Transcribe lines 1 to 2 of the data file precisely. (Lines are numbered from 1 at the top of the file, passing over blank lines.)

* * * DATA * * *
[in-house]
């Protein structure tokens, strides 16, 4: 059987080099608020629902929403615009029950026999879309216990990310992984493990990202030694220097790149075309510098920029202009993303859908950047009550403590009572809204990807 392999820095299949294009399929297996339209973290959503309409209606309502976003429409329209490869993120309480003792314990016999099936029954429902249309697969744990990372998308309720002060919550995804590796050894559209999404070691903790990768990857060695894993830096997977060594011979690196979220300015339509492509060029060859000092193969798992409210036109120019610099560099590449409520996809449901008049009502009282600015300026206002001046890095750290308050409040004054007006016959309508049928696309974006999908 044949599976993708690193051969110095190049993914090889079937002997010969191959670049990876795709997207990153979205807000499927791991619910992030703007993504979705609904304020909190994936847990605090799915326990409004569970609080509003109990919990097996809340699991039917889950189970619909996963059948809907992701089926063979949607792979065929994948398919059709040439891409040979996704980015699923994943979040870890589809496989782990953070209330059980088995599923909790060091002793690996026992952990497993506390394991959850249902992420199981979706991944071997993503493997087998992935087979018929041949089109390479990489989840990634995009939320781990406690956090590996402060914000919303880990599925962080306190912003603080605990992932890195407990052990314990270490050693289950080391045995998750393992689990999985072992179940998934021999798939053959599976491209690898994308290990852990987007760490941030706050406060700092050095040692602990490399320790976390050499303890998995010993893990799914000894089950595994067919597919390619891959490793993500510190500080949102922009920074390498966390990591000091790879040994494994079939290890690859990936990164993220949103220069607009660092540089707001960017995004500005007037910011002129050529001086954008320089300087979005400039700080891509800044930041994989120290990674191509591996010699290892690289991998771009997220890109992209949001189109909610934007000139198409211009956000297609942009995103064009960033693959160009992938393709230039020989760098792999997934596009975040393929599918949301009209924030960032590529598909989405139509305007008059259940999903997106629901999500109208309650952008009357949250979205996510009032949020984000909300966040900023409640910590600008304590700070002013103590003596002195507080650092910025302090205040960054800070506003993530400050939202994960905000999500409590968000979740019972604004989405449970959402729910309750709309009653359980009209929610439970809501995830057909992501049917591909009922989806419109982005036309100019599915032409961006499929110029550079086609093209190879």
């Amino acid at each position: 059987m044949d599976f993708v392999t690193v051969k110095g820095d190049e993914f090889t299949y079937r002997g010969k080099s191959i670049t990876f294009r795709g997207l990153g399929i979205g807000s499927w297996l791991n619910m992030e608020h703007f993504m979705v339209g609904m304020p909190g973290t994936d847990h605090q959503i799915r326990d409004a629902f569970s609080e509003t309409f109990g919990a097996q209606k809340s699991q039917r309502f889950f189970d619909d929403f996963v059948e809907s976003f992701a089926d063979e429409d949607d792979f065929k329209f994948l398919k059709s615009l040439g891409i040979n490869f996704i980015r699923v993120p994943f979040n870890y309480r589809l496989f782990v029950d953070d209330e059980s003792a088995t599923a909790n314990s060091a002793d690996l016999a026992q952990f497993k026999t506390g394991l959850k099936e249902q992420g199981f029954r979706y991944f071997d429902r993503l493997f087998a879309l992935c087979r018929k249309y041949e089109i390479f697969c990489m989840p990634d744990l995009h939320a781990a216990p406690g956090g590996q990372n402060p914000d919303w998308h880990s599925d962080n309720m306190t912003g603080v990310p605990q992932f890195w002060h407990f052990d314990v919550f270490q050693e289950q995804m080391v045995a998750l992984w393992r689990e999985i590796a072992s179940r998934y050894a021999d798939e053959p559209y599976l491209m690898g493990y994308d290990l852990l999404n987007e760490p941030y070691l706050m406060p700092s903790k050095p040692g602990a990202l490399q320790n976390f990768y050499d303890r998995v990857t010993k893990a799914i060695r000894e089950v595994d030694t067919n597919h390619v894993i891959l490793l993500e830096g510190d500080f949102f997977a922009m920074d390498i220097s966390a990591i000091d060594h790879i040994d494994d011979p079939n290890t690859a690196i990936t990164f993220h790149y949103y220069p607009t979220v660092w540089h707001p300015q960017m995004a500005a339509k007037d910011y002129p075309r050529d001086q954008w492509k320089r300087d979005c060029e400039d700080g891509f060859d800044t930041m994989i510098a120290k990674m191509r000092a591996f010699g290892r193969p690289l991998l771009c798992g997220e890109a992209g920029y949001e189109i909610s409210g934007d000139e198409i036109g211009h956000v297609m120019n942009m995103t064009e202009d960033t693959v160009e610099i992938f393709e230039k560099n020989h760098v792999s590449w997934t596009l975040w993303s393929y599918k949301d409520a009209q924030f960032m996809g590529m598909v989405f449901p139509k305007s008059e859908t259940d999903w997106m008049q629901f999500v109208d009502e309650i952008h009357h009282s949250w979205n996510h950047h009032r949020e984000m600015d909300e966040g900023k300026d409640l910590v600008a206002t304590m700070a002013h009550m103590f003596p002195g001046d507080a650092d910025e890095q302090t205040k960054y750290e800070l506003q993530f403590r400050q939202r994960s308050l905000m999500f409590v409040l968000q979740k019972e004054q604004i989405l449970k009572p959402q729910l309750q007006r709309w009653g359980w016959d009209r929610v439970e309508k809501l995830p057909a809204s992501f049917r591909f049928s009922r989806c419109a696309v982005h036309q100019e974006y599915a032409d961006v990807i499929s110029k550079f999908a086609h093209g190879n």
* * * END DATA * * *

[in-house]
């Protein structure tokens, strides 16, 4: 059987080099608020629902929403615009029950026999879309216990990310992984493990990202030694220097790149075309510098920029202009993303859908950047009550403590009572809204990807 392999820095299949294009399929297996339209973290959503309409209606309502976003429409329209490869993120309480003792314990016999099936029954429902249309697969744990990372998308309720002060919550995804590796050894559209999404070691903790990768990857060695894993830096997977060594011979690196979220300015339509492509060029060859000092193969798992409210036109120019610099560099590449409520996809449901008049009502009282600015300026206002001046890095750290308050409040004054007006016959309508049928696309974006999908 044949599976993708690193051969110095190049993914090889079937002997010969191959670049990876795709997207990153979205807000499927791991619910992030703007993504979705609904304020909190994936847990605090799915326990409004569970609080509003109990919990097996809340699991039917889950189970619909996963059948809907992701089926063979949607792979065929994948398919059709040439891409040979996704980015699923994943979040870890589809496989782990953070209330059980088995599923909790060091002793690996026992952990497993506390394991959850249902992420199981979706991944071997993503493997087998992935087979018929041949089109390479990489989840990634995009939320781990406690956090590996402060914000919303880990599925962080306190912003603080605990992932890195407990052990314990270490050693289950080391045995998750393992689990999985072992179940998934021999798939053959599976491209690898994308290990852990987007760490941030706050406060700092050095040692602990490399320790976390050499303890998995010993893990799914000894089950595994067919597919390619891959490793993500510190500080949102922009920074390498966390990591000091790879040994494994079939290890690859990936990164993220949103220069607009660092540089707001960017995004500005007037910011002129050529001086954008320089300087979005400039700080891509800044930041994989120290990674191509591996010699290892690289991998771009997220890109992209949001189109909610934007000139198409211009956000297609942009995103064009960033693959160009992938393709230039020989760098792999997934596009975040393929599918949301009209924030960032590529598909989405139509305007008059259940999903997106629901999500109208309650952008009357949250979205996510009032949020984000909300966040900023409640910590600008304590700070002013103590003596002195507080650092910025302090205040960054800070506003993530400050939202994960905000999500409590968000979740019972604004989405449970959402729910309750709309009653359980009209929610439970809501995830057909992501049917591909009922989806419109982005036309100019599915032409961006499929110029550079086609093209190879």